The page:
Unknown Friend (Stephen G. Rhodes and Barry Johnston) “Sivilization’s Wake” at Palazzo Campofranco, Palermo

Film still from Sivilization’s Wake, Unknown Friend (Stephen G. Rhodes and Barry Johnston), 2018
Courtesy the artists, INCURVA and Galerie Isabella Bortolozzi

 

INCURVA presents the Sicilian première of Sivilization’s Wake, the latest experimental buddy comedy by Stephen G. Rhodes and Barry Johnston (Unknown Friend), curated by Marianna Vecellio. On view from 15 June to 14 July 2018 at Palazzo Campofranco, in Palermo.

Sivilization’s Wake is less an adaptation than an expulsion of The Adventures of Huckleberry Finn, floating beyond a cesspool of cinematic repetitions.  Beginning with the premise that film itself, in the very act of casting light as its subject, necessarily defaces the written word which birthed it (and whose nature is always darkness), Unknown Friend attempt a further disfiguring of the text’s legibility.  Misreading darkness as drunkenness, swerving toward a state of total blinded-by-the-lightness, the artists want to drive themselves—with Twain in the backseat—off the well-lit roads of authority, and down into the dark gorges of prophecy. Drowning in the rivers of Disney’s Magic Kingdom, spelunking in the bunkers of Sicily’s past patria, the gang grope wildly for anything that shines, only to find that the sunken treasure they discover is too heavy to be carried, and can only be added to the mythologies that flood, in overlapping projections, the walls of this rented basement.  Using the advanced technology of the Star Trek franchise, as well as a cast of flexible characters, Unknown Friend travel through time and space performing society’s primal scenes (as well as a few of their own), often before involuntary audiences. In the process of staging these conundrums of exodus— freedom? banishment?— Sivilization’s Wake attempts an ecstatic desertion of the source text, only to wash up once again on the shore of history’s traumas, and find that the displacement, dysphoria, imprisonment, and injustice that even Mark Twain at times could not fully face, continue to plague civilization today, 200 years down river from the “Sivilization” of Huck and Jim’s time.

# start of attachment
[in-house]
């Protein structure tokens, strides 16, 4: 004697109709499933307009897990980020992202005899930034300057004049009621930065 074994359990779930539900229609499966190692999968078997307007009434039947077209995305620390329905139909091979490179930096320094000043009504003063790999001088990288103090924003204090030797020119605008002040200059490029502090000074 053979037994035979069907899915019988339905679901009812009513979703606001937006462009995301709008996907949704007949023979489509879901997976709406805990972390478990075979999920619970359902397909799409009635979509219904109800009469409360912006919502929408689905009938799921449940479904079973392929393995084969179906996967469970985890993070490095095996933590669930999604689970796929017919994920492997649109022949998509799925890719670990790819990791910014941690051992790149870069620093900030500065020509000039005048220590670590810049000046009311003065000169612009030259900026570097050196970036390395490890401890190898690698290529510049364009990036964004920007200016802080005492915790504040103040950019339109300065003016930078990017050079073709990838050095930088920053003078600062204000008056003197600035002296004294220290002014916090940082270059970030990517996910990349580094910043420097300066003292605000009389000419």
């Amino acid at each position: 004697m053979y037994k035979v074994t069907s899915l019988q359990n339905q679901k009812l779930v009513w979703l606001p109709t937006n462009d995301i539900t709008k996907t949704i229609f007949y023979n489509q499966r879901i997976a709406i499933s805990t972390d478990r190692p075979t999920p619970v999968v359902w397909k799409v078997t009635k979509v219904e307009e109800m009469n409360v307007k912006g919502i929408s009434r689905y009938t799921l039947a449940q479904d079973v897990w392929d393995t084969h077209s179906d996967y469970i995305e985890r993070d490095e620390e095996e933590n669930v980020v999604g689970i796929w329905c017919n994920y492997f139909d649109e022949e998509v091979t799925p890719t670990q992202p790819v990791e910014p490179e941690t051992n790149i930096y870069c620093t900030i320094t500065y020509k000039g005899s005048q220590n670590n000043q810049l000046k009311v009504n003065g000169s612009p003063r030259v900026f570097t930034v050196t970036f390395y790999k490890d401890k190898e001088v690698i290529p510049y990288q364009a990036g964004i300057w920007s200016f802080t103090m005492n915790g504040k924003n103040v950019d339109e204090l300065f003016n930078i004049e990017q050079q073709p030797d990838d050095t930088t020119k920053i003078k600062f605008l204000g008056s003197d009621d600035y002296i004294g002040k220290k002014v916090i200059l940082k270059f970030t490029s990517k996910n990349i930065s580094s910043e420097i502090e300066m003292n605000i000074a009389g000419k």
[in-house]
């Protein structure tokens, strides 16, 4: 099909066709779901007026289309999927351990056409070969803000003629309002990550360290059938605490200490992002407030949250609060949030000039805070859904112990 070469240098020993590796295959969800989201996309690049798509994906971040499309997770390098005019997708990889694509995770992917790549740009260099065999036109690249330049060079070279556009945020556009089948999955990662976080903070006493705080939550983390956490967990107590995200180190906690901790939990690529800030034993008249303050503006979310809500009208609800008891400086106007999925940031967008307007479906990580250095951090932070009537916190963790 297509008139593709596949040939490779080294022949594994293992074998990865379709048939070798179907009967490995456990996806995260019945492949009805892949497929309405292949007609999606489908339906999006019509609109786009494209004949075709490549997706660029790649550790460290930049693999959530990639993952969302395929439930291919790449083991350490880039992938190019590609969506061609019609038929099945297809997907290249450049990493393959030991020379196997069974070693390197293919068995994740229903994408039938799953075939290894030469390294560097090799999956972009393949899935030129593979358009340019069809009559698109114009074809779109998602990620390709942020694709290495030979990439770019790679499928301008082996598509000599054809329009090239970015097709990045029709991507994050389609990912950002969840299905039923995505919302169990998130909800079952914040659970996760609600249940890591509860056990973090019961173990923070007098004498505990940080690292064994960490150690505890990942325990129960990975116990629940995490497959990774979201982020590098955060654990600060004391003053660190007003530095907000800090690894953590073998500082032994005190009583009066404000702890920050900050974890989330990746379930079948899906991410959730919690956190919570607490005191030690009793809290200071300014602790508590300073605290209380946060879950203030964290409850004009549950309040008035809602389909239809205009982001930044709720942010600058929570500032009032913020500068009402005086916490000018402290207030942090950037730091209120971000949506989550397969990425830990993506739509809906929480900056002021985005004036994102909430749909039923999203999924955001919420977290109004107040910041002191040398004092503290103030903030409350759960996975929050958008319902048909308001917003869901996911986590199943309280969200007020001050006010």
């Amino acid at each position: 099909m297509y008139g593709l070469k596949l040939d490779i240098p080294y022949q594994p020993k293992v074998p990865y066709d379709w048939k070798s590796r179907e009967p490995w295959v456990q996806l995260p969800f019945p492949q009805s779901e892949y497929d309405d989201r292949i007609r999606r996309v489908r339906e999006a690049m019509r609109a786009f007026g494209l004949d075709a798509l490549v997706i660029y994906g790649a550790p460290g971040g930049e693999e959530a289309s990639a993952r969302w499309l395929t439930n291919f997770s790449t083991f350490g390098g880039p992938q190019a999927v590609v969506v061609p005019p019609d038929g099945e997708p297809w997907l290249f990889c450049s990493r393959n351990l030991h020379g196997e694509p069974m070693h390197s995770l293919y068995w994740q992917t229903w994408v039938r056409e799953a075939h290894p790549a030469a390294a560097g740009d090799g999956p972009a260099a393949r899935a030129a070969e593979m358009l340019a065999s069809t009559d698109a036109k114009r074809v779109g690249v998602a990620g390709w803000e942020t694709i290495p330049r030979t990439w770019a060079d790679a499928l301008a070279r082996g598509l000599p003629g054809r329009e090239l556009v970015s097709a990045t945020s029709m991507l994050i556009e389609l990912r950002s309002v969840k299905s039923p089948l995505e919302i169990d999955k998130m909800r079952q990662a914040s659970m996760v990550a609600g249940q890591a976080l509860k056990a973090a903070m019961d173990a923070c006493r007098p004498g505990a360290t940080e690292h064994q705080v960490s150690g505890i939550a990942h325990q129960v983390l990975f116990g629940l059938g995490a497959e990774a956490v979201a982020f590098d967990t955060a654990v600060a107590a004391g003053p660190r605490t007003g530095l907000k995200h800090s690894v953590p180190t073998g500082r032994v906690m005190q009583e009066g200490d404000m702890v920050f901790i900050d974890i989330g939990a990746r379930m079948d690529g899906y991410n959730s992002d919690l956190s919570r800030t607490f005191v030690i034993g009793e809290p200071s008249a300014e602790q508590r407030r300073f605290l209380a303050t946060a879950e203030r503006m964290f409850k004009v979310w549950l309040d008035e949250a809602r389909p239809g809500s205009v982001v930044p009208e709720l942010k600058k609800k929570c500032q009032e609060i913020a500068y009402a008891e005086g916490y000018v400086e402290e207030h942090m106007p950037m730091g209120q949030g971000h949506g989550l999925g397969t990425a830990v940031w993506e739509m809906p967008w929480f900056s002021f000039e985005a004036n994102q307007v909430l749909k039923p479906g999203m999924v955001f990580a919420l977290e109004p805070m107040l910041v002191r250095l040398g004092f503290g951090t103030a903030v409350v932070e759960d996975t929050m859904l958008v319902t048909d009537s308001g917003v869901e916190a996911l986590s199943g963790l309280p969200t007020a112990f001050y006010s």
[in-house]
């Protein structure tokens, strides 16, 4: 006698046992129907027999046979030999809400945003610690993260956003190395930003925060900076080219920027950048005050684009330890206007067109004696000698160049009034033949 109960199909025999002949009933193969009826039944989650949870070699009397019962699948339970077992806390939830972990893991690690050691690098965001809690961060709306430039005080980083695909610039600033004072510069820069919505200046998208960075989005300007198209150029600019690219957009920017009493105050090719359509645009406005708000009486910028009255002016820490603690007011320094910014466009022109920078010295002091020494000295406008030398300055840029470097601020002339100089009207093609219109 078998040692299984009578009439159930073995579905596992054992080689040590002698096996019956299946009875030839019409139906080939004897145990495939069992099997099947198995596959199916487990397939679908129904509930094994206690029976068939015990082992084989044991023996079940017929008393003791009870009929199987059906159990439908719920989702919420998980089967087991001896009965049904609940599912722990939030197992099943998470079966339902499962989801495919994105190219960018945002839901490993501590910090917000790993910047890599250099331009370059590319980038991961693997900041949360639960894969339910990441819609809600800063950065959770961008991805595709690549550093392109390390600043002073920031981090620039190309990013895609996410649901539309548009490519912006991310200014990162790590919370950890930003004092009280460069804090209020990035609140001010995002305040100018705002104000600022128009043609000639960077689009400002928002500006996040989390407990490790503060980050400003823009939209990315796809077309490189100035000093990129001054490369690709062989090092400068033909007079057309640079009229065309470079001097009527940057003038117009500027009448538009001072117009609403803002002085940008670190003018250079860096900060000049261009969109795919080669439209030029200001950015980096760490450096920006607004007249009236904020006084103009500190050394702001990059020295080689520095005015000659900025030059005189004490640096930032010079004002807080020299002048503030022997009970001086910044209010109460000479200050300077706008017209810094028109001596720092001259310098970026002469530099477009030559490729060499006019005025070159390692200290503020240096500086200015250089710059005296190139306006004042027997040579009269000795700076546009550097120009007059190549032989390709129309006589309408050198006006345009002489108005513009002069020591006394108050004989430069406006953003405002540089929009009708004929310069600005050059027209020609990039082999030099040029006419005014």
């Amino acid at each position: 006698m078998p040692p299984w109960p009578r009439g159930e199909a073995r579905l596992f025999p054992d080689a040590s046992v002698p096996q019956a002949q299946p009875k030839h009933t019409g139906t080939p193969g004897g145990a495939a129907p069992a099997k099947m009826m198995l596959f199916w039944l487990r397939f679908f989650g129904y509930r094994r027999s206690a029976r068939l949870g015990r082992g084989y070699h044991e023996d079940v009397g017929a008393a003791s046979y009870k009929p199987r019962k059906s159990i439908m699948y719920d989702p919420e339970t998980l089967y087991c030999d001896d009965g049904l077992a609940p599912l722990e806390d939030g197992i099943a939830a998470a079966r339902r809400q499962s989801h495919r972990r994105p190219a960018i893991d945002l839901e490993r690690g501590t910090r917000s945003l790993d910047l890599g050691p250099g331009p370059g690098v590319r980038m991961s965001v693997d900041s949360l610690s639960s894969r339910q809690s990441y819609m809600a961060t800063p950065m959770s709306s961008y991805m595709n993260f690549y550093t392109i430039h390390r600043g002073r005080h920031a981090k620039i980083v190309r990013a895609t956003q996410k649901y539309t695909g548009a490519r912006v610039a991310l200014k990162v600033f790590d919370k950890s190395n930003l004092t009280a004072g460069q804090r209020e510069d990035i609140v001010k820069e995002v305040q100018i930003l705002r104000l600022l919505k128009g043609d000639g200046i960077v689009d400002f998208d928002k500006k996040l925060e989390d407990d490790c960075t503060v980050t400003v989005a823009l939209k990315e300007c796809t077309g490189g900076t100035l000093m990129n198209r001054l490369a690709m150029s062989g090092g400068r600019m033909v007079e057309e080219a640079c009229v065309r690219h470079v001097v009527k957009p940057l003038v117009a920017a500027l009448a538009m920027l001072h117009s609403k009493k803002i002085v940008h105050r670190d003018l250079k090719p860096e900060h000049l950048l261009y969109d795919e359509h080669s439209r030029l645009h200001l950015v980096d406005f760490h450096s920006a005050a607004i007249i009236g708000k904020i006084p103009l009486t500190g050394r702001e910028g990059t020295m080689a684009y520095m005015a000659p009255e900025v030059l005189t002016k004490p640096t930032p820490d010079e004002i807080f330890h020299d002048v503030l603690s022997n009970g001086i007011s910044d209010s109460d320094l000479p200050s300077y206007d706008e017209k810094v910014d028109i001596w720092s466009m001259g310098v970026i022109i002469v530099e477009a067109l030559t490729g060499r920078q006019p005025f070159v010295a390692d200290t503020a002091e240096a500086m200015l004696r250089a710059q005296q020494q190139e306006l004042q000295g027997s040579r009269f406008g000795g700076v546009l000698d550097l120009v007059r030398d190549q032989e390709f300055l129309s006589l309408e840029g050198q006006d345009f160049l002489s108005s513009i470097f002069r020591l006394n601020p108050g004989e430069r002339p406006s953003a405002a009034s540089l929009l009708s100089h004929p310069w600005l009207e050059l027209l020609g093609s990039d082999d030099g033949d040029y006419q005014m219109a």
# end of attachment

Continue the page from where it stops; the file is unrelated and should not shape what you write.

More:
“Beware.  Trouble is brewing.  Keep a sharp lookout.” – Unknown Friend

 

Stephen G. Rhodes (b. 1977, USA) lives and works in Berlin, Germany. “Starting with references ranging from myths about the first president of the United States, George Washington, to the biographies of historical thinkers like Immanuel Kant and Aby Warburg, or films like Walt Disney’s The Song of the South (1946), William Friedkin’s The Exorcist (1973) and Stanley Kubrick’s The Shining (1980), Stephen G. Rhodes builds up immersive sensorial chambers that collapse the distinctions between immediacy and representation, history and fiction, conscious and unconscious.” (Andrew Maerkle, Extract from «(NON) POSSE (NON) PECCARE», in: ART-IT online, 29.01.2016). Exhibitions include “A good neighbour” (15th Istanbul Biennale, 2017), “SWEETHAVEN ASSUMPTION:  Or The Propertylessness Preparedness And Pals” (Eden Eden, 2016), “Or the Unpreparedness Prometheus and Pals” (Kölnischer Kunstverein, Köln, 2016), “The Law of the Unknown Neighbor: Inferno Romanticized” (Migros Museum, Zurich, 2013).

Barry Johnston (b. 1980, USA) lives and works in Los Angeles, USA. His sculpture, poetry, and performance are simultaneously destructive and ecstatic.  With influences ranging from Patti Smith to Jean Genet to Richard Foreman, Johnston’s work asserts the liberatory potential of a kind of violent celebration of presence, each piece another attempt to find the exit, another temporary threshold further into the present moment. Exhibitions include “Our Fertile Hand” (Overduin and Co., Los Angeles, 2016), “Upside Down Libation 2″ (Galerie Micky Schubert, Berlin, 2015), “Made in L.A.” (Hammer Museum, Los Angeles, 2014), and “The California Biennial, (Orange County Museum of Art, 2010).

 

Film still from Sivilization’s Wake, Unknown Friend (Stephen G. Rhodes and Barry Johnston), 2018
Courtesy the artists, INCURVA and Galerie Isabella Bortolozzi

 

Film still from Sivilization’s Wake, Unknown Friend (Stephen G. Rhodes and Barry Johnston), 2018
Courtesy the artists, INCURVA and Galerie Isabella Bortolozzi

 

Unknown Friend (Stephen G. Rhodes and Barry Johnston)
Sivilization’s Wake

15 June 2018–14 July 2018

Palazzo Campofranco | Piazza Croce dei Vespri, Palermo
Opening hours: Tue–Sat, 11am–1pm and 4pm–7pm
info@incurva.org